Saturday, August 7, 2010

Concerns about the conservation of white-fronted terns

White-fronted terns, sea swallows, in decline.

Peter Langlands

As fisherman and boaties many of us are familiar with white-fronted terns. These agile and majestic seabirds are often visual markers of good spots to go fishing. Often when predatory fish like kahawai chase baitfish towards the surface, terns can be seen hovering in flocks above the kahawai marking out a good spot to go fishing.

Sadly recent observations, especially in Northland, but also from other locations suggest that numbers of these iconic coastal birds are declining. Of particular concern is the low numbers of young terns which are been sighted in recent years, suggesting that on the mainland of both islands terns are failing to breed successfully in many places. One factor is disturbance to colonies by four wheel drives, dogs and recreational uses along our coastlines. Fortunately terns also breed on offshore rock stacks, which offer an insurance policy for the species’ survival.

While white-fronted terns are a common sight, and the birds with their white plumage are often visible over large distances, it’s quite likely that we have an ageing population of birds. Terns are generally long-lived with records of marked birds reaching 30 years.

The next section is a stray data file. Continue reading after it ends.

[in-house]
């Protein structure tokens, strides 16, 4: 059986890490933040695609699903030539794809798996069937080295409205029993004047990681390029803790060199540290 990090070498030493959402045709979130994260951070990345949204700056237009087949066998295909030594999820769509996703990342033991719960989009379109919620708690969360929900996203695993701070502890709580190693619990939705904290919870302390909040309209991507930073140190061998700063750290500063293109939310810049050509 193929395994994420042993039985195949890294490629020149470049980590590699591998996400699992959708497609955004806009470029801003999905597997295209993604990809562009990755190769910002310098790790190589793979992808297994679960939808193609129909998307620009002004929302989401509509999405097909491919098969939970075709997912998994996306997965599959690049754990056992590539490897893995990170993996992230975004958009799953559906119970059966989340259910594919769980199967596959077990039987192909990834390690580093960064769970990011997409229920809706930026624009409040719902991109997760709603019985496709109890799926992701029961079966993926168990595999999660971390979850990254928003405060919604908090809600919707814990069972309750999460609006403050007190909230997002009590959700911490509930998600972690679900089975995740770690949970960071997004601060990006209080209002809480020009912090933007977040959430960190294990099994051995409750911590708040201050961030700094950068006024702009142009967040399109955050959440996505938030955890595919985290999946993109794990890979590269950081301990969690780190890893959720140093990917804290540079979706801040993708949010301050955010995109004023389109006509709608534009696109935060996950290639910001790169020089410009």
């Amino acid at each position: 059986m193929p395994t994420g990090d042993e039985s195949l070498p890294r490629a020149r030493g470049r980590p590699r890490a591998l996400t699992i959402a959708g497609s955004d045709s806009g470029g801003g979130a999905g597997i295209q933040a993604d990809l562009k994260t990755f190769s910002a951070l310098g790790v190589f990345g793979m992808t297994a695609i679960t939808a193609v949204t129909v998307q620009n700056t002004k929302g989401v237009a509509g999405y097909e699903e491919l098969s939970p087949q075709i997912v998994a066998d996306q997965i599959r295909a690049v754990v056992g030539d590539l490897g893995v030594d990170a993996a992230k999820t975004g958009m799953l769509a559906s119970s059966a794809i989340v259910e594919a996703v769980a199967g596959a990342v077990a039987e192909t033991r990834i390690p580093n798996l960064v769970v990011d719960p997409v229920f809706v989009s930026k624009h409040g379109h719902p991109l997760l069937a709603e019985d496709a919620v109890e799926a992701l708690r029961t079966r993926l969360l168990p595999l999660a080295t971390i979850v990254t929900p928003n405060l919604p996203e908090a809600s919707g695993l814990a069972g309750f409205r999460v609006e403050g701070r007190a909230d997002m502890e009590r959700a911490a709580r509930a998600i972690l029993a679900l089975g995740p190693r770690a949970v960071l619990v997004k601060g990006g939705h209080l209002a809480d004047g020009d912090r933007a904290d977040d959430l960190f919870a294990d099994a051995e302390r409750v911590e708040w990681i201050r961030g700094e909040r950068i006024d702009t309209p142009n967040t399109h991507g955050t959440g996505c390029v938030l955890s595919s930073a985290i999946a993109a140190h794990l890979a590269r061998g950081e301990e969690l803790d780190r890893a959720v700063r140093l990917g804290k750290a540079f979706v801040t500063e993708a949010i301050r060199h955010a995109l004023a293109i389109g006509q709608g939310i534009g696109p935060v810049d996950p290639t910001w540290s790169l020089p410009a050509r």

While overall the white-fronted tern only breeds in significant numbers in New Zealand, every autumn a proportion of young terns fly across the Tasman to feed along coastal waters in south eastern Australia. The young birds often suffer high mortality on this Trans Tasman flight. Why they do it not one knows for sure.

What is known is that white-fronted terns are declining and the decline is most pronounced in Northern regions. The Department of Conservation and community groups need to take more active role in monitoring this species and educating the public, including fisherman, about how to minimise disturbance around breeding colonies.

Sadly there is little research into white-fronted tern populations and for many this is a concern. Our coastal waters would seem very empty without the flocks of terns that we can still see, often in company with gannets and shearwaters. White fronted tern or as they are otherwise known Tara or sea swallows are without a doubt our most graceful seabird.


1. It is easy to see why terns are nick-named “sea swallows”- our most graceful seabird, but one in which we cannot take for granted as populations decline in many coastal regions, with a 1997 estimate of only 15,000 pairs.



  1. Great article. Would hate to see them go the way of the fairy tern. Surely the plight of that bird will wake us up and not let it happen again.

  2. We saw a large number of terns in Akaroa recently, but I don't know if they were white or black fronted (where's your binoculars when you need them?). Such pretty and delicate sea birds.